But what movies and theater compress into a few hours may happen over months, years, even centuries. Wordsworth remarked that "poetry is emotion recollected in tranquility." But the poetry that is produced is designed to elicit and even magnify the emotion. Artful compression allows us to feel intensely the drama, the significant and emotional power that underlies the actual event. There is painstaking care in artful movie making that makes important points in highlighting the drama.

Both real trials and those portrayed in movies take time and involve what some may view as drudgery. I prefer to view this kind of drudgery as "hard work." This is the drudgery the lawyer and artist accepts and may even enjoy. Obviously, more time goes into a trial than what occurs in the courtroom. There are endless hours with the client, the research and the investigation. A good script may even bring the drama of research to the audience. Prior to the Internet we saw the lawyer or associate surrounded by open law books in the office law library late at night, Styrofoam cup half-filled with coffee on the large library conference table. His shirt is unbuttoned, his tie askew, or, more recently, her shoes are off, she is bleary-eyed at a computer screen and shouting, "Yes, I found the case that is the winner for us!"

I was disabused of notions I had about the practice of law on film and in real life during my first day in law school. The formidable Dean Prosser walked back and forth before our first-year class assembled in the tiered amphitheater classroom and spoke these encouraging words: "Look to the left, look to the right, one of those persons will not be here at the end of the semester." I looked to the left and looked to the right... and almost fainted. I was sitting on the aisle. It was later when I saw "The Paper Chase" that I realized underlying my terror at finals and the bar exam was real-life drama.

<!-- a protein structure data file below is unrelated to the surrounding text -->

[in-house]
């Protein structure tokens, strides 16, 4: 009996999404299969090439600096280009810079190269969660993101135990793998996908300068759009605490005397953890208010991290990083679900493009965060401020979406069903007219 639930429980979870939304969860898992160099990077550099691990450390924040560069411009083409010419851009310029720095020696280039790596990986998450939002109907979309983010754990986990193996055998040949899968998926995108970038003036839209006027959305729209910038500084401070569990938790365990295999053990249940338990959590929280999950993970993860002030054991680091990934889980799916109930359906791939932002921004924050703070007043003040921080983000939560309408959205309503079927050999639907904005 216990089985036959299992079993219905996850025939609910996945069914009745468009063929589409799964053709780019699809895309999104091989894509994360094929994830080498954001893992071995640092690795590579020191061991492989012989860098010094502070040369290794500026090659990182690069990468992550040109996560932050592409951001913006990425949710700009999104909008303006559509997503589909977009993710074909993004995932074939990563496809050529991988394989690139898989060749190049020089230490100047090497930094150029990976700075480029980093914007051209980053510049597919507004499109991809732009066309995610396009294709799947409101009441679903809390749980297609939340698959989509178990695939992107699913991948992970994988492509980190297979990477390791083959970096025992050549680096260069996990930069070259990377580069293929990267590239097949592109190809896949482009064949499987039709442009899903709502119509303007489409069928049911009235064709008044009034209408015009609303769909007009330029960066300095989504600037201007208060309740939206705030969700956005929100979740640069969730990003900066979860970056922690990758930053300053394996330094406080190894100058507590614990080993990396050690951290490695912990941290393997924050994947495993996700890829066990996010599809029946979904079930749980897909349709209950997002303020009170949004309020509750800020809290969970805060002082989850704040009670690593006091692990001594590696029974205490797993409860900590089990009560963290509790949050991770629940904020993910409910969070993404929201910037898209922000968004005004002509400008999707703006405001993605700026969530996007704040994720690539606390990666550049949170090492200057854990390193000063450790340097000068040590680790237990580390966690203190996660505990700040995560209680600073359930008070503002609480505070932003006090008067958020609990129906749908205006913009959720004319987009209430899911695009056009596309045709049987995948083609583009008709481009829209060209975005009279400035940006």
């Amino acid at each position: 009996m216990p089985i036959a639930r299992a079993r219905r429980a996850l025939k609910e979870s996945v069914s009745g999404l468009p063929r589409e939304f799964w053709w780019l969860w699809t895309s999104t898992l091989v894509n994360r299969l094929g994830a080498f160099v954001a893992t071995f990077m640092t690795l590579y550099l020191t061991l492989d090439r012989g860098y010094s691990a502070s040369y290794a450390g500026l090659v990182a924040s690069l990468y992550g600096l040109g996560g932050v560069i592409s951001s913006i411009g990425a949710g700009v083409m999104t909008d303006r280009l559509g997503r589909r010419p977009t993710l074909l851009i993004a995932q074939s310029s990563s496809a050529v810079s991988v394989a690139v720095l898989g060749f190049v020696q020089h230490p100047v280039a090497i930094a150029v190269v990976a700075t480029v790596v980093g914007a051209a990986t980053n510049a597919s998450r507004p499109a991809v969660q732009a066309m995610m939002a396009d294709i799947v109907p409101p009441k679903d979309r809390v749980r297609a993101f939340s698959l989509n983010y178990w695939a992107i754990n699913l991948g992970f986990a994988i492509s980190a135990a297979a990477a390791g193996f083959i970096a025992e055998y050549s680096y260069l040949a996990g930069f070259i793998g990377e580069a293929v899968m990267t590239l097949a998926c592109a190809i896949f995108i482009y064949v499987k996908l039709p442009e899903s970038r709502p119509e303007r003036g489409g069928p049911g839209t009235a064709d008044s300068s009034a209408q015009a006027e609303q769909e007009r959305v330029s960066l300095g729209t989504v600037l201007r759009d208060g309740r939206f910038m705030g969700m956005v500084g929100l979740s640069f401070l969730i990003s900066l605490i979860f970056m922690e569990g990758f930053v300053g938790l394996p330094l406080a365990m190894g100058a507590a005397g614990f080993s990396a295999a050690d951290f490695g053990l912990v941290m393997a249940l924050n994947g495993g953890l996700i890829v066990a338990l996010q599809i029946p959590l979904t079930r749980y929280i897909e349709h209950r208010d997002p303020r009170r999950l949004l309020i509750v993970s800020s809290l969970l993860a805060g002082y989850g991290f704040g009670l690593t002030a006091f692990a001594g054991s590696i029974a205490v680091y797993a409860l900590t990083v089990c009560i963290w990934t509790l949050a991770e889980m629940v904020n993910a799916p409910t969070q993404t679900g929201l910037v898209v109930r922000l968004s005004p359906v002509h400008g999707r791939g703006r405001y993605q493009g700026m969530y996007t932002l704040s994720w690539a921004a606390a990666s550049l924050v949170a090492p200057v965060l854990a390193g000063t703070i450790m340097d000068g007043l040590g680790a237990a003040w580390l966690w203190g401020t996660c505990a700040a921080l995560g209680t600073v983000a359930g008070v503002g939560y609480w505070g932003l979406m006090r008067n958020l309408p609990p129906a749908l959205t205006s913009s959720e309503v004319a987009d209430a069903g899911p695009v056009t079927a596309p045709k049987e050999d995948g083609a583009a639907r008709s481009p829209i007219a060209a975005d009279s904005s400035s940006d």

After I passed the bar and became a deputy city attorney in Los Angeles, I tried criminal misdemeanor offenses. Some elderly folk, probably people my age now, came regularly to the court to watch the trials. We called them "court watchers." One court watcher was John, a dignified gentleman who was a holdover tenant in one of the abandoned apartments about to be razed for condominiums near what became the site for Disney Hall several decades later. John and I became friends and I asked him whether he was bored watching endless drunk driving, petty theft and other misdemeanor cases. John told me he loved the "drama of the courtroom" no matter what the trial. He liked guessing how the jury would decide a case or how the judges would rule on motions. He even offered friendly critiques of my courtroom performance. Note the word "performance." I received better advice from John than from some of the trial advocacy courses I attended.

How fortunate we are to have Bergman and Asimow again offering invaluable insights into the movies we love to watch and critique. Bergman and Asimow induce me to once again watch movies I have seen and can now appreciate with a more discerning eye. No longer will I complain when watching Henry Fonda in "12 Angry Men" stick a knife into the jury room table. That he is defacing government property is beside the point. To quote a phrase from the past, Bergman and Asimow remind us that "Movies Are Better Than Ever."